Prepare your acrylic mold. Using a center punch, mark a spot 1/16 inch (1.6mm) inside the design line. Drill a starter hole in the mold. Thread a saw blade through the hole and clamp it in a saw frame. Using smooth, even strokes, saw out the vase shape. When finished, remove the blade. 


1. When drilling acrylic or other hard plastics, don’t stop the drill bit inside the hole. The heat will cause the material to melt and stick to the bit, making it difficult to remove. 


2. Position the bit lightly on the acrylic. Slowly give the drill power to let the point begin to grip, increase the power, and push. Remove the bit in one smooth, swift motion while it’s still moving. 


3. Wear eye protection; plastic flecks are more painful than wood dust.

Bold and beautiful brooch with a hydraulic press Photo 3
Bold and beautiful brooch with a hydraulic press Photo 4

Smooth the interior edges of the shape with a half-round file. Do not round the exterior edges of the mold. Smooth any rough patches on the mold with a small piece of sandpaper or an abrasive pad. Round the mold’s top and bottom edges just enough to eliminate sharp edges that may cut your metal, but not so much that you lose the design’s crisp edges.

Test the mold in the press with a scrap piece of 26-gauge, dead-soft copper. Smooth any edges that cut the metal. Mark the top and front of the mold with a marker, if desired, to keep your orientation.

Shape the copper vase. Place two 1/8-inch-thick (3.2mm) red urethane pads (95 durometer) on a 2-inch-thick (5.08cm) acrylic spacer plate. Place a textured, fully annealed piece of copper in the center of this stack. On top of that, place the vase mold, front side up (PHOTO 3). Insert this stack into the hydraulic press and press once to 5800 psi (2631kg). Release the press. Remove the copper and anneal it, making sure to quench it while it’s still hot.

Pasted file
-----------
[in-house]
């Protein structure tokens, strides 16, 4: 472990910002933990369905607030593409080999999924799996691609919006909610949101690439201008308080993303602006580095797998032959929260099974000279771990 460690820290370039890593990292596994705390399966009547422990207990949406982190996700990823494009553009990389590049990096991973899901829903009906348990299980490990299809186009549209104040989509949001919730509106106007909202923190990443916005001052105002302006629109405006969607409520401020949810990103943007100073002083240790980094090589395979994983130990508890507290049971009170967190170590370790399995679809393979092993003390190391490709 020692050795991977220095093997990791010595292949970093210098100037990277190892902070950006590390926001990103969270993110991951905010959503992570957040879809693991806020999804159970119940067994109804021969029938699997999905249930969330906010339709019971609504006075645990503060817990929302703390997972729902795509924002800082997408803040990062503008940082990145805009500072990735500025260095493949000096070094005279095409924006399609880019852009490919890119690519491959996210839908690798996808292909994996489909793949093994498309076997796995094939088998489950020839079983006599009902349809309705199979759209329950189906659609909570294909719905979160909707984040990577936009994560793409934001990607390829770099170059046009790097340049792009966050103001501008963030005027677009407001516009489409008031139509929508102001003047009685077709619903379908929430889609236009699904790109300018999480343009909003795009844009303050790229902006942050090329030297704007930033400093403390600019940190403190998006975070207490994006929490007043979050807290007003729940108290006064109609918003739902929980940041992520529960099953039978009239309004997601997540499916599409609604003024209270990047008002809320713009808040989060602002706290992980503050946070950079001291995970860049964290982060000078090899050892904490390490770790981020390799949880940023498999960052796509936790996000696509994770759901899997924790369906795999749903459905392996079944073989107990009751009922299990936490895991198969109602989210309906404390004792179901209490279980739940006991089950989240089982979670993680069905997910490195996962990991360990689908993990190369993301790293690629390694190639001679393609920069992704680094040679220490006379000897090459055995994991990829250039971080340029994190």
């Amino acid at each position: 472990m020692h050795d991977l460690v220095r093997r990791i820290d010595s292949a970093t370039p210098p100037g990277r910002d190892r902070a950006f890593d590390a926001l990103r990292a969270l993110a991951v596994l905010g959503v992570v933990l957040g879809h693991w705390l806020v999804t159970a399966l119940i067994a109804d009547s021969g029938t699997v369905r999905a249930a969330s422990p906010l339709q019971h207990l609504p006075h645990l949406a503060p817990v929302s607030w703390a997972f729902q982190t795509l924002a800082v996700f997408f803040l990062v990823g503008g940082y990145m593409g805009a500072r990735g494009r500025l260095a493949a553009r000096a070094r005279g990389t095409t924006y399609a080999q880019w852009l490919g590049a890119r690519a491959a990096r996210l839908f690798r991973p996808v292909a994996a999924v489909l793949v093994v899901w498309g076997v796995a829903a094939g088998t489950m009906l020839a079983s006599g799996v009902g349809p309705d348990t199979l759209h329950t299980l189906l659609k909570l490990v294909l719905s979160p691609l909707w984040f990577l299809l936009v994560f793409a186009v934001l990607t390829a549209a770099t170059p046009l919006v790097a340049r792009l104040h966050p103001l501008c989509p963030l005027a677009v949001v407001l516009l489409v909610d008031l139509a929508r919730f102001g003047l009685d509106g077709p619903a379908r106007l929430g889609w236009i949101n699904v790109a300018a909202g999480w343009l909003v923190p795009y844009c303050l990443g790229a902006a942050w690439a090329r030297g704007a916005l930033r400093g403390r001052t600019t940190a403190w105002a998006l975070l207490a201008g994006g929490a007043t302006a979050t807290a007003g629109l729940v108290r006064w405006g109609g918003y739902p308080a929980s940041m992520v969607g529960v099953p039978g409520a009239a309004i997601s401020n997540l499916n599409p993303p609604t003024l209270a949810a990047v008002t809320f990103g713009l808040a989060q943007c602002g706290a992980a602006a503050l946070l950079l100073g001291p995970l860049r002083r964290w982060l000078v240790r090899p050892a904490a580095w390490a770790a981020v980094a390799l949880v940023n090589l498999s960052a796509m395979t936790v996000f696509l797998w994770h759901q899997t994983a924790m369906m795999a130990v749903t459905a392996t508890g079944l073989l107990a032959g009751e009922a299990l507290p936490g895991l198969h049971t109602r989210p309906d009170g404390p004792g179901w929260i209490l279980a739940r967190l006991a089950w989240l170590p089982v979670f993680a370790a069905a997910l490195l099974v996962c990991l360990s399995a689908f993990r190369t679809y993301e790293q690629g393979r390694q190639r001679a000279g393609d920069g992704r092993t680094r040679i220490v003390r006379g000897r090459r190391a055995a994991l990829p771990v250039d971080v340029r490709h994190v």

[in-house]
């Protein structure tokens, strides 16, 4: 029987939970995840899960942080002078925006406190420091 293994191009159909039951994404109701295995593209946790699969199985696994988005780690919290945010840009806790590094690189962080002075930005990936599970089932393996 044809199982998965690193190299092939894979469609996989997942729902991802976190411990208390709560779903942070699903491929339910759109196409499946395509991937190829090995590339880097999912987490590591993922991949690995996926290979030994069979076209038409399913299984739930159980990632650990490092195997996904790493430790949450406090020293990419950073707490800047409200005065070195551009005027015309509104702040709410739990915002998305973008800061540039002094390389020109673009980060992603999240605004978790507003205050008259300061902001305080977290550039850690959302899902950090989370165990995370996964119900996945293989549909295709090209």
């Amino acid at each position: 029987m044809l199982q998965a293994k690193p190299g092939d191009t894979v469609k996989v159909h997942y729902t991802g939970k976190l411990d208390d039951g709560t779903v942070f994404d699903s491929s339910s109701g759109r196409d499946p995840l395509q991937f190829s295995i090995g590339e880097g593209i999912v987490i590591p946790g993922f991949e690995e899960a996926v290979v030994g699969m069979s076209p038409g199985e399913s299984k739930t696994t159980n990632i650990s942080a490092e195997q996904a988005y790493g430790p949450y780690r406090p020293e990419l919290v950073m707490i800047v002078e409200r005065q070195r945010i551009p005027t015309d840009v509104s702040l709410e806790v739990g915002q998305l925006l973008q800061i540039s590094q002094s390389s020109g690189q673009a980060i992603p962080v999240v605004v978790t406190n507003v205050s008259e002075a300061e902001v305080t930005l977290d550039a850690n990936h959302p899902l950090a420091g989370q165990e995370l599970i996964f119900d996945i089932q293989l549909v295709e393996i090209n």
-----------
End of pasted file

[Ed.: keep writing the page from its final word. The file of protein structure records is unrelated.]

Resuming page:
Beginning with your acrylic spacer plate again, place a 1/2-inch (1.27cm) yellow urethane pad (80 durometer) on top. Fit your textured copper piece back into the vase mold, taking care to line up the edges of the copper with the mold (PHOTO 4).

Using masking or blue painter’s tape, secure the copper to the back of the mold. Place the piece—mold side up, copper side down—on top of the yellow urethane pad. Place this stack into the press and press to 3200 psi (1452kg). Remove the mold and copper from the press (PHOTO 5).

Bold and beautiful brooch with a hydraulic press Photo 5
Bold and beautiful brooch with a hydraulic press Photo 6

Make an opening for the flower stems. Using a fine-tip permanent marker or scribe, mark a 3/16-inch (4.8mm) half-oval opening just above the top of the vase. The bottom of this opening will be the top lip of the vase. Drill a starter hole inside the drawn line and cut out the half-oval. Cut slightly into the formed vase so that you have an opening for the stems to come through. File the sawed edges lightly with a needle file and smooth them with sandpaper or an abrasive pad (PHOTO 6).

Trim the copper piece to 1 5/16 x 2 inches (3.33 x 5.08cm), centered around the vase. Polish the front and back with a double-crimped brass brush in a rotary tool. Do not sand or file the edges yet.

Prepare the backing. Rough-cut a 26-gauge sterling-silver backing to 1 5/16 x 2 inches (3.33 x 5.08cm).

Scuff both sides of the backing lightly with sandpaper. Place the vase piece on top of the backing and outline the vase’s opening with a fine-tip permanent marker or scribe. Remove the vase piece. Texture the oval area on the backing with a hard steel brush in a rotary tool, allowing the brush to dig into the silver in places to create a pleasing texture.

Place a mark 3/8 inch (0.95cm) up from the bottom, along the vertical centerline of the front of the backing. This is where you will solder the flower stems.

For more instructions and photos on making jewelry with a hydraulic press, be sure to download the free PDF!

Want to leave a comment?

Only registered members of are allowed to leave comments. Registration is FREE and only takes a couple minutes.

Login or Register now.
Get awesome news, tips, & free stuff!